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Nathaniel Shaw Son of John Shaw of Denton in the
County of Durham Clerk Apprentice to John Young-

1707 husband of Newcastle vpon Tyne Goldsmith for Seven

yeares by Indentures Dated fifteenth Aprill 1707 ... 29 Novr 1708 Robert Makepeace Son of Thomas Make-)

peace of the towne & County of Newcastle vpon Tyne i
Gent'apprentice to ffrancis Batty of the said towne 1707
& County Goldsmith for seven yeares by Indentures

Dated 2 ffebry 1707 ... ... ... ...
Att a Meeting 13 Sep' 1709
John Carnaby Son of Wm Carnaby of the Town & County)

of Newcastle upon Tyne Gent' apprentice to ffrancis
Batty of the said Town and County Goldsmith for

Seven years from the 24 June 1709 ... ...
Att a Meeting 3 May 1710
Henry Martin Son of Mark Martin of the town & County
of Newcastle upon Tyne Goldsmith apprentice to
ffrancis Batty of the said Town Goldsmith for seven

yeares from 25 March 1710
August 31 1717
John ffrench son of Josuah ffrench late of Leamington deca

apprentice to Jona" ffrench of New Castle upon Tine Gold

smith for seaven years from 8th May 1717 November 11 : 1717 William Dalton son of Roger Dalton Late of New Castle Baker

deceased apprentice to James Kirkupp Goldsmith for seaven

years from 17th of 7ber 1717 ffebry 34 1717 Wm Ramsay son of John Ramsay late a free Bror of

this Company, this day enroled by his ffather in Law John

Younghusband also a free Bror of this Company & pa 18
May 5 1718 Michaell Jenkins Son of Henry Jenkins Master &

Marrapprentice to ffrancis Batty Goldsmith for Seaven ys

from the first day of September 1714
May 5: 1718 George Bulman son of George apprentice to ffrancis

Battey for seaven years from the 25th day of ffebry 1717
Decr 18 1718 William Whitfeild Son of John Whitfeild apprentice

to John Younghusband for seven years from the 12th of Sep?

1713 Att a meeting Dec 18 : 1718 the sd Wm Whitfeild came into full

Company & made choice of Jonan ffrench to serve the re

main' of his time with. May 34 1720 Thomas Makepeace Son of Thos Makepeace Gentl'

decd apprentice to Robt Makepeace for 7 years from ffeb 9 1719

apprentice fee twenty pounds. November 11: 1720 Isaac Cookson son of William Cookson of

penrith gentl' apprentice to ffrancis Batty for seven years from

the first day of october 1720 apprentice fee thirty five pounds. May 34 1722 George Hymers son of Geo. Hymers late of Newcastle

Skinner apprentice to Jonathan ffrench for seven years from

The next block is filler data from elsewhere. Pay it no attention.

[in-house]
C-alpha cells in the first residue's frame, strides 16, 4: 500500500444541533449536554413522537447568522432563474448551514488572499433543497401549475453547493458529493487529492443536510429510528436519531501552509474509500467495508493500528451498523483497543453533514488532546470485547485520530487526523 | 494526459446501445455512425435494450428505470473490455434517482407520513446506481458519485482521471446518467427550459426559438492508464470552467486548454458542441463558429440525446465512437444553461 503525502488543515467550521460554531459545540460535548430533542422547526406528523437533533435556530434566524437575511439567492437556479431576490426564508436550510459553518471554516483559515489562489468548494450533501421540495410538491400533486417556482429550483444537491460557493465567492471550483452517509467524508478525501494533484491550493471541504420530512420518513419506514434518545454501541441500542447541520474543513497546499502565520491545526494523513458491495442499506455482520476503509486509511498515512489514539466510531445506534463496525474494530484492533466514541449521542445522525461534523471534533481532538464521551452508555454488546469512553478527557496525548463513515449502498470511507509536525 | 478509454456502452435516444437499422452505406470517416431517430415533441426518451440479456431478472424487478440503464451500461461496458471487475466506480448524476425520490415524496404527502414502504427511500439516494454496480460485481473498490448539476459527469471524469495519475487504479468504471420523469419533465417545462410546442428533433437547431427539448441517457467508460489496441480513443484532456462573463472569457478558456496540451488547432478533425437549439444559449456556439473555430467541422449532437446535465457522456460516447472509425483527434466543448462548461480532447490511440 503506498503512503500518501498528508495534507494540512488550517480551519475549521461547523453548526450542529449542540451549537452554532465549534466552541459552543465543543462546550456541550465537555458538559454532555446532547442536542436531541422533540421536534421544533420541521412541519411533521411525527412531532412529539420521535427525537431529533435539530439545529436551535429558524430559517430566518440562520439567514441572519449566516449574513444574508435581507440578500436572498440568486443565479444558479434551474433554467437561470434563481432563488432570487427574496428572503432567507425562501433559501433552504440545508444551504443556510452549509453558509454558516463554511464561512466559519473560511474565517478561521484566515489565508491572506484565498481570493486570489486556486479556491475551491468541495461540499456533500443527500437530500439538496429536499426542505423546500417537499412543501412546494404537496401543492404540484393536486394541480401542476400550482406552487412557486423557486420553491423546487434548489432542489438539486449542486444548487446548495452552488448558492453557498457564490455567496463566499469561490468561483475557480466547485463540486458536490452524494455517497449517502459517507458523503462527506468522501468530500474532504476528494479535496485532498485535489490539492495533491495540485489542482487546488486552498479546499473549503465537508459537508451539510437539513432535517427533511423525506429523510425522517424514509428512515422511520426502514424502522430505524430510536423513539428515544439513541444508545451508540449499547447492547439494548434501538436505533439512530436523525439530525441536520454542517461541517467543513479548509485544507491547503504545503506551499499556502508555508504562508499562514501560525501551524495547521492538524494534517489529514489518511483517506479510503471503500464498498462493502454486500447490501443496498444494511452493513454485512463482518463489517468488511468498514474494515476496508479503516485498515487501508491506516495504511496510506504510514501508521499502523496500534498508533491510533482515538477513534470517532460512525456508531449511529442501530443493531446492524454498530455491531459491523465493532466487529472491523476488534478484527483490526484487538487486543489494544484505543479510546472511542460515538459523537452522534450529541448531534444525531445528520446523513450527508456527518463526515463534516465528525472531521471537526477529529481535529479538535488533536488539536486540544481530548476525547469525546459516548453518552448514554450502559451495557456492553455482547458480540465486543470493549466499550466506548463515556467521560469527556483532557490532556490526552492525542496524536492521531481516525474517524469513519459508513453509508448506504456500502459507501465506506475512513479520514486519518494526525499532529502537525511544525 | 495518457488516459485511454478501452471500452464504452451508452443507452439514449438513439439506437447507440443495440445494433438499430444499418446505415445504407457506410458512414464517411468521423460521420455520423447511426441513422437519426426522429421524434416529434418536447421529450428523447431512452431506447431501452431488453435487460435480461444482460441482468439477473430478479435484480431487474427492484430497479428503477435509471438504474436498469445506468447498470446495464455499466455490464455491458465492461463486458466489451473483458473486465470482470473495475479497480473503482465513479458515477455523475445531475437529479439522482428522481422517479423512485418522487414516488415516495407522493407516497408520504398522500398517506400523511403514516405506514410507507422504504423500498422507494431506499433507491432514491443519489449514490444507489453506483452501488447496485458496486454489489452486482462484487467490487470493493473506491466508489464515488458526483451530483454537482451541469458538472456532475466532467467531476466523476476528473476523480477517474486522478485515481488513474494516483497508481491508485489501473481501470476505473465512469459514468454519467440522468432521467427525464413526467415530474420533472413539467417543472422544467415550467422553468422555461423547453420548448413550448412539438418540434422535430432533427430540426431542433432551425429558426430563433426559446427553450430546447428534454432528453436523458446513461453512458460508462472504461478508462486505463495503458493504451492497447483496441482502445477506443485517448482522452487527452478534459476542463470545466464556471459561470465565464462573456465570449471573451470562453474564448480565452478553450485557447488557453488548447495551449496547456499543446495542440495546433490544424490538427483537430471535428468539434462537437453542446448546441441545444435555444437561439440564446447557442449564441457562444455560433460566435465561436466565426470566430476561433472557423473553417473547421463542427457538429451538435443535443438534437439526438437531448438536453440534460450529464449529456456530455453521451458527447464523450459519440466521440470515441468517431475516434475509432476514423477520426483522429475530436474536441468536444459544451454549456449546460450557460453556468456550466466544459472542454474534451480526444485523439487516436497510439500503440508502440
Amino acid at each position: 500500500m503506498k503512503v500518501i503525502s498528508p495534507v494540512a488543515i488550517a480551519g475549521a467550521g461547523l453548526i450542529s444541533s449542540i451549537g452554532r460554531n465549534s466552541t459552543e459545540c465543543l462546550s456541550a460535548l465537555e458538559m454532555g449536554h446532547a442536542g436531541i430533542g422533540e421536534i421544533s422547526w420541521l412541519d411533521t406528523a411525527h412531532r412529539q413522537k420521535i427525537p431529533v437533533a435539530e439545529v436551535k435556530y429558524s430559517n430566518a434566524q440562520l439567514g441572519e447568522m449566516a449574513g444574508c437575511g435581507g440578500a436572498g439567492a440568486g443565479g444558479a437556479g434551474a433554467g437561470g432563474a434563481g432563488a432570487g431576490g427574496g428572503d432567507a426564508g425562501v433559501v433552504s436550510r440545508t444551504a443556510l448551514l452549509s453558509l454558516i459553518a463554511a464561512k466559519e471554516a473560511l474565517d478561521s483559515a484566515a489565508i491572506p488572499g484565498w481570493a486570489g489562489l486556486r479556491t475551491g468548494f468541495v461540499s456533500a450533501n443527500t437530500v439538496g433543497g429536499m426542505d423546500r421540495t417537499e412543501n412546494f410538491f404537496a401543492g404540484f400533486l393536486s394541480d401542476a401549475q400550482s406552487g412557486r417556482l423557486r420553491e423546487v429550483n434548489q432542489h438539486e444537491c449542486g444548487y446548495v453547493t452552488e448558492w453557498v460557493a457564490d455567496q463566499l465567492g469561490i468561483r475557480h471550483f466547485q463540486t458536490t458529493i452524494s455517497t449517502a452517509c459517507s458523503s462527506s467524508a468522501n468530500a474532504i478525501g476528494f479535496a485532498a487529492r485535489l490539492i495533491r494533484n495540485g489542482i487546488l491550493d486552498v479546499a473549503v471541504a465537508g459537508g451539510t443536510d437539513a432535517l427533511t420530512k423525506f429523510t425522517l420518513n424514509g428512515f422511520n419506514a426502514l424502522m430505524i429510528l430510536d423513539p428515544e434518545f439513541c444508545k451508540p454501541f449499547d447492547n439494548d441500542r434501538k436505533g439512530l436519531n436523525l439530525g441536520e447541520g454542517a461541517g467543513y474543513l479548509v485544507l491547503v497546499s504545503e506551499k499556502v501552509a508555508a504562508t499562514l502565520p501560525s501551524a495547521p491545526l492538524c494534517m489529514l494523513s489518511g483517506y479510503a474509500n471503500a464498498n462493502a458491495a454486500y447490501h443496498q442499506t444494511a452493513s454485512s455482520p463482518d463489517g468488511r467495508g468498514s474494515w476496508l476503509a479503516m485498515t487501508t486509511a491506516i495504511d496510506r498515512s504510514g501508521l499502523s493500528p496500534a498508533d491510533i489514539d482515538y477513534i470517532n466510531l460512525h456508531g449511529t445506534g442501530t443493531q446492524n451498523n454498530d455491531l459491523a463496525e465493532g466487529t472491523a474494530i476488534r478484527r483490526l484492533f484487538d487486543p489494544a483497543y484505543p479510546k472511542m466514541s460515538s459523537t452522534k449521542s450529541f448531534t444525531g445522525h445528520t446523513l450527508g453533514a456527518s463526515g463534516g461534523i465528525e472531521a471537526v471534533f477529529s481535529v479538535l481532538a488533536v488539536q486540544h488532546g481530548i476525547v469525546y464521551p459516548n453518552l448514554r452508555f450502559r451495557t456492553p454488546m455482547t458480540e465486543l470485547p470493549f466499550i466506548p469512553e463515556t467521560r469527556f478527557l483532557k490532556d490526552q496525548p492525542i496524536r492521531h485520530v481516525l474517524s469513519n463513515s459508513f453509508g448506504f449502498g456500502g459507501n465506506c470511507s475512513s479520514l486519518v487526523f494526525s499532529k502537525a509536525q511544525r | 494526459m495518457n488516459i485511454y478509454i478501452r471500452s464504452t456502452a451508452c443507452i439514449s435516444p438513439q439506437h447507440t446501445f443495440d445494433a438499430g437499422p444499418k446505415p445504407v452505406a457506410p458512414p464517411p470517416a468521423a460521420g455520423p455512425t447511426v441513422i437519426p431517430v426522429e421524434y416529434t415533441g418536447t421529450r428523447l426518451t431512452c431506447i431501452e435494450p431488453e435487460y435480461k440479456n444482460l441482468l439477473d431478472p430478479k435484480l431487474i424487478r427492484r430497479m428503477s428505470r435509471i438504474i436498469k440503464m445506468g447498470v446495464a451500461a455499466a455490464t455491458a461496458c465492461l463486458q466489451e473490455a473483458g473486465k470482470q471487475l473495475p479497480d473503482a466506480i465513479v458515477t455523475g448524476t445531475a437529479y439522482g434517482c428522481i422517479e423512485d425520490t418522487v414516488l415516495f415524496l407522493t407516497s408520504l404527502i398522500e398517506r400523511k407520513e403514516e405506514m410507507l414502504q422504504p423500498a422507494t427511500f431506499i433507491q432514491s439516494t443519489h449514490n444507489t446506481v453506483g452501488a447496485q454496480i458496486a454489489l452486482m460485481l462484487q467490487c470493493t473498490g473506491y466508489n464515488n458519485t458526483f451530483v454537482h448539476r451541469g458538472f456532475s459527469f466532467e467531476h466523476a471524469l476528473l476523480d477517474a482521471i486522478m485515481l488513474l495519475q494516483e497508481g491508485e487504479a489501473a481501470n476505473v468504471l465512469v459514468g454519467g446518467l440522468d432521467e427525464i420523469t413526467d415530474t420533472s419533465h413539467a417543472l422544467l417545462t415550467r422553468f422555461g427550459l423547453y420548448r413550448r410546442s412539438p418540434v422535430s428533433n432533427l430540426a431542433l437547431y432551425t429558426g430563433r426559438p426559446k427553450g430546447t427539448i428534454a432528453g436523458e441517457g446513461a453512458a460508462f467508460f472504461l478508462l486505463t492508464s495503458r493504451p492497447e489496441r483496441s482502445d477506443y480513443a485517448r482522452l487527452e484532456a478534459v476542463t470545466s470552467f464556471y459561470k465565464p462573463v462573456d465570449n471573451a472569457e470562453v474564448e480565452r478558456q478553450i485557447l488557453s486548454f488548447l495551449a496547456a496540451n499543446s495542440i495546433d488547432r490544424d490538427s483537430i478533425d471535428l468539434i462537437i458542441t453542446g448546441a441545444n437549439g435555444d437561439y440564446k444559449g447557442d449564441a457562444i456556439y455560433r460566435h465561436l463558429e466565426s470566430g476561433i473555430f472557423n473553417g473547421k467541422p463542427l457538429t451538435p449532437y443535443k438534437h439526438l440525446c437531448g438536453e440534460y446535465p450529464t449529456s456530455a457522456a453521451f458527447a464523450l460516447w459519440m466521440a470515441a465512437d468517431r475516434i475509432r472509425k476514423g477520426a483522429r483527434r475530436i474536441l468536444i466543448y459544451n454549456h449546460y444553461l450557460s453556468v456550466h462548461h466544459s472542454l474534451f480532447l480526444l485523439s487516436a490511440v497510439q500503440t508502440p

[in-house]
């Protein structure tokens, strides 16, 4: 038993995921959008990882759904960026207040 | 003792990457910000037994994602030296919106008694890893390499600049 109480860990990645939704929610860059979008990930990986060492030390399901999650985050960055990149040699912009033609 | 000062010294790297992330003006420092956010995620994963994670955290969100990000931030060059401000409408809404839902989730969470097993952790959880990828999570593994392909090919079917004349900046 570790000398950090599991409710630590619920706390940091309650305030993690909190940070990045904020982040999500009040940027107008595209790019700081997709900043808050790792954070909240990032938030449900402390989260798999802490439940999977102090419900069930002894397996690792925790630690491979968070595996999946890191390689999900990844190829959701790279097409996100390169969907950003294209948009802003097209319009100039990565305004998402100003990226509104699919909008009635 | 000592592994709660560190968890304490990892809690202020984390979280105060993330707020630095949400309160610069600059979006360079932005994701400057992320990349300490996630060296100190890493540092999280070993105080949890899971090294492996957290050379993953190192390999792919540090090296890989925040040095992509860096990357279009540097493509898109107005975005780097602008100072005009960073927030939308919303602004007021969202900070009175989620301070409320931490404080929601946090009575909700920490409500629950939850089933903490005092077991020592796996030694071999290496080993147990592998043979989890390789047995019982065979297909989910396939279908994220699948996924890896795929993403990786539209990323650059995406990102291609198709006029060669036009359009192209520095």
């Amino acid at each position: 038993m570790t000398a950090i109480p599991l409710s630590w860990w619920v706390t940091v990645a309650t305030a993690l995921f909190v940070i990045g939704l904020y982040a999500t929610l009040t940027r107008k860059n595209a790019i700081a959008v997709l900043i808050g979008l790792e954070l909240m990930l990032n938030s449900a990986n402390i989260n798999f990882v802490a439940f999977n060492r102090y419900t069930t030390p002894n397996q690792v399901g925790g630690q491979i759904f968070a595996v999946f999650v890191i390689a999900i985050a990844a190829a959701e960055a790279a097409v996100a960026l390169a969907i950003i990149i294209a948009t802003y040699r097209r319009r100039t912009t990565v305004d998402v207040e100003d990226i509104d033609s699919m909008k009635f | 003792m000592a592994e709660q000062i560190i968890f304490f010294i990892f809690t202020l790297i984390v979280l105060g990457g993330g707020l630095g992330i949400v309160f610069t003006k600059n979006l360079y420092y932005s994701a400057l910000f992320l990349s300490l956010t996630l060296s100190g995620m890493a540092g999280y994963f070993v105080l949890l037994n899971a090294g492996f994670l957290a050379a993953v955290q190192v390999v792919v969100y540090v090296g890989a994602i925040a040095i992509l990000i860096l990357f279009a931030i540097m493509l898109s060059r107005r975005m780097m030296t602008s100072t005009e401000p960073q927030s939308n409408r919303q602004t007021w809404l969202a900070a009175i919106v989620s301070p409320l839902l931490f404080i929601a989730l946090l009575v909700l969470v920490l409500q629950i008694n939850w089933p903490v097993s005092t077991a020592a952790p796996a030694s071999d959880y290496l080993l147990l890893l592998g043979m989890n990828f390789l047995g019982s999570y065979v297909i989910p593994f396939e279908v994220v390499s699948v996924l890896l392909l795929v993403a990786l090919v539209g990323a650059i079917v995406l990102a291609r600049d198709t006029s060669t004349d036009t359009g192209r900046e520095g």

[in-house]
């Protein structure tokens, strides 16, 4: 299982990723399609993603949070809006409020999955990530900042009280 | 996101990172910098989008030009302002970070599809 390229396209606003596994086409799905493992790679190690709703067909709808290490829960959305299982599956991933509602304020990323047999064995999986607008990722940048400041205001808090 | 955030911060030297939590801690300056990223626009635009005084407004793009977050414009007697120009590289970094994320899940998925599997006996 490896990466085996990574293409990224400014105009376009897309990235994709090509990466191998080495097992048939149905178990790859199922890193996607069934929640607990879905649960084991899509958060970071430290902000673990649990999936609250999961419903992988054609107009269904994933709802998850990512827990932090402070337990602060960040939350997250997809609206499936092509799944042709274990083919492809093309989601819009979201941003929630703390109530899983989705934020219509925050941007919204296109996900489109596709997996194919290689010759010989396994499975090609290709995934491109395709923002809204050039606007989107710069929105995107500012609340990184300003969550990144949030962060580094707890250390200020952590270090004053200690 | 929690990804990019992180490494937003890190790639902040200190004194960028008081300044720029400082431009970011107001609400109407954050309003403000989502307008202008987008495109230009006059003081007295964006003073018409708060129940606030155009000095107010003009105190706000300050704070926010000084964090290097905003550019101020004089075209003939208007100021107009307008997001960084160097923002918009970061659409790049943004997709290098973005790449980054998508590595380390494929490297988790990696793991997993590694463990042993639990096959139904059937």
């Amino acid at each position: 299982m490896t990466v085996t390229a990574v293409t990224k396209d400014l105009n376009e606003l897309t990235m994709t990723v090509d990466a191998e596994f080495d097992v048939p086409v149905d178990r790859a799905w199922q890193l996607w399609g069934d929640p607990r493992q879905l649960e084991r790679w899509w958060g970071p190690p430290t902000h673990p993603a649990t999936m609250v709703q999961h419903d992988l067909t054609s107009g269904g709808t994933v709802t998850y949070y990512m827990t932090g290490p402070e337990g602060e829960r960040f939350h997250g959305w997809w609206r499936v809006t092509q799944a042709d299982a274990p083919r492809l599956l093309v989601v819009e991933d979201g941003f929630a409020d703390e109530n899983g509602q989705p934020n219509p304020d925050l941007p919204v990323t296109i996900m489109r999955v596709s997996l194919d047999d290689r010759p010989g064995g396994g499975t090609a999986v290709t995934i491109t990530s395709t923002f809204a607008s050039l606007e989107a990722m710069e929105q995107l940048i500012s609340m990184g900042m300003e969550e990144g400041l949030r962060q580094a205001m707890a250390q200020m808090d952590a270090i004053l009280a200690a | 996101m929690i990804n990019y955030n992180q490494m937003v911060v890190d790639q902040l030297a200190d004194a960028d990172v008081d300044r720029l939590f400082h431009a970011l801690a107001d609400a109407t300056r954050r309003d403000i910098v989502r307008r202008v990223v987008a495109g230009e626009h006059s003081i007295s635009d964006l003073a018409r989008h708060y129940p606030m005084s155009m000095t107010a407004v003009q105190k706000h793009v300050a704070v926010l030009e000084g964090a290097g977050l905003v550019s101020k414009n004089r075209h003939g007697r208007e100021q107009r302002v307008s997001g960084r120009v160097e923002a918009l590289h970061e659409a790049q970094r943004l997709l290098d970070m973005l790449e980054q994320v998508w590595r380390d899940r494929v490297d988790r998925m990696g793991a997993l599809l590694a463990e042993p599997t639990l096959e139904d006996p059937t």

the 30th of August 1721 : apprentice fee twenty five pounds. November 11 : 1723: George Hetherington son of Nich® Hether

ington late of Brampton in Gilsland in the County of Cumberland yeom decd apprentice to ffran: Batty for seven years

from the 30th of October 1723 apprentice fee thirty pounds ffeb : 2: 1724 John Younghusband Son of John Younghusband

late of Newcastle Goldsmith deca Apprentice to James Kirkupp for seaven years from the 18th day of Novi 1724 apprentice ffee twenty five pounds.

May 30: 1728 chose C. Bulman to serve the remr of his time with

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Augt 1st 1727 Edward Son of William ffrench apprentice to

Jonathan ffrench for seven years from 18th April 1727 appren

tice ffee twelve pounds twelve shillings May 6 1728 Robt Aynsley Son of Wm Aynsley Apprentice to

George Bulman for eight years from 1st March 1727 Apprentice

Twenty pounds. 2d ffebry 1730 NB He Imbezill Several parcels of his Masters

Goods & was discharg'd from his Service for the same & By an

order made this Day is not to admitted to his ffreedom. May 6 1728 Luke Killingworth Potts son of Luke Potts appren.

tice to Robt Makepeace for seven years from the twenty fifth

Day of March 1728 Apprentice ffee fforty pounds. 20 ffebry 1730 NB He Imbezellid Severall parcells of his Masters

Goods & was discharg'd from his Masters service & not to

be admitted as before. Novembr 11 1728 Hesilrigg Metcalfe son of Richd Metcalfe of

Newcastle apprentice to James Kirkupp for seven years from

the ffirst day of augt 1728 apprentice ffee thirty pounds. Eodm die Thomas Stoddart Son of John Stoddart of Newcastle

apprentice to Isaac Cookson for seven years from the ffirst of

September 1728 apprentice ffee thirty five pounds. 3 May 1732 George Lawes Son of Matthew Lawes of Willington

in the parish of Ryton yeom'app' to George Bullman for Eight